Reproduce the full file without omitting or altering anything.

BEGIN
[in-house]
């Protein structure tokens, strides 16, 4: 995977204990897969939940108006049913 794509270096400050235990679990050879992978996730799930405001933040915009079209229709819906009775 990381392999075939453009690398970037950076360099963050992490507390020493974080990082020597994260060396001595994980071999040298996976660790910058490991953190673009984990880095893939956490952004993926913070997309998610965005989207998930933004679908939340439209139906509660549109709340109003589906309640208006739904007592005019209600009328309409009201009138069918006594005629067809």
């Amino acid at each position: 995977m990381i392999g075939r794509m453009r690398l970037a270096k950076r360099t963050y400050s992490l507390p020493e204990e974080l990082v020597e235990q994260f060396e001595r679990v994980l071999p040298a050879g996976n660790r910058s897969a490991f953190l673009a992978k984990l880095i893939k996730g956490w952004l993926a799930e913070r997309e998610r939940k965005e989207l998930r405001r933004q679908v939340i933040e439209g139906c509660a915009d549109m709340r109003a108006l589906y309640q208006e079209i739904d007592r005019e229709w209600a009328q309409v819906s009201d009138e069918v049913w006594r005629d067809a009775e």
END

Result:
[in-house]
């Protein structure tokens, strides 16, 4: 995977204990897969939940108006049913 794509270096400050235990679990050879992978996730799930405001933040915009079209229709819906009775 990381392999075939453009690398970037950076360099963050992490507390020493974080990082020597994260060396001595994980071999040298996976660790910058490991953190673009984990880095893939956490952004993926913070997309998610965005989207998930933004679908939340439209139906509660549109709340109003589906309640208006739904007592005019209600009328309409009201009138069918006594005629067809």
């Amino acid at each position: 995977m990381i392999g075939r794509m453009r690398l970037a270096k950076r360099t963050y400050s992490l507390p020493e204990e974080l990082v020597e235990q994260f060396e001595r679990v994980l071999p040298a050879g996976n660790r910058s897969a490991f953190l673009a992978k984990l880095i893939k996730g956490w952004l993926a799930e913070r997309e998610r939940k965005e989207l998930r405001r933004q679908v939340i933040e439209g139906c509660a915009d549109m709340r109003a108006l589906y309640q208006e079209i739904d007592r005019e229709w209600a009328q309409v819906s009201d009138e069918v049913w006594r005629d067809a009775e």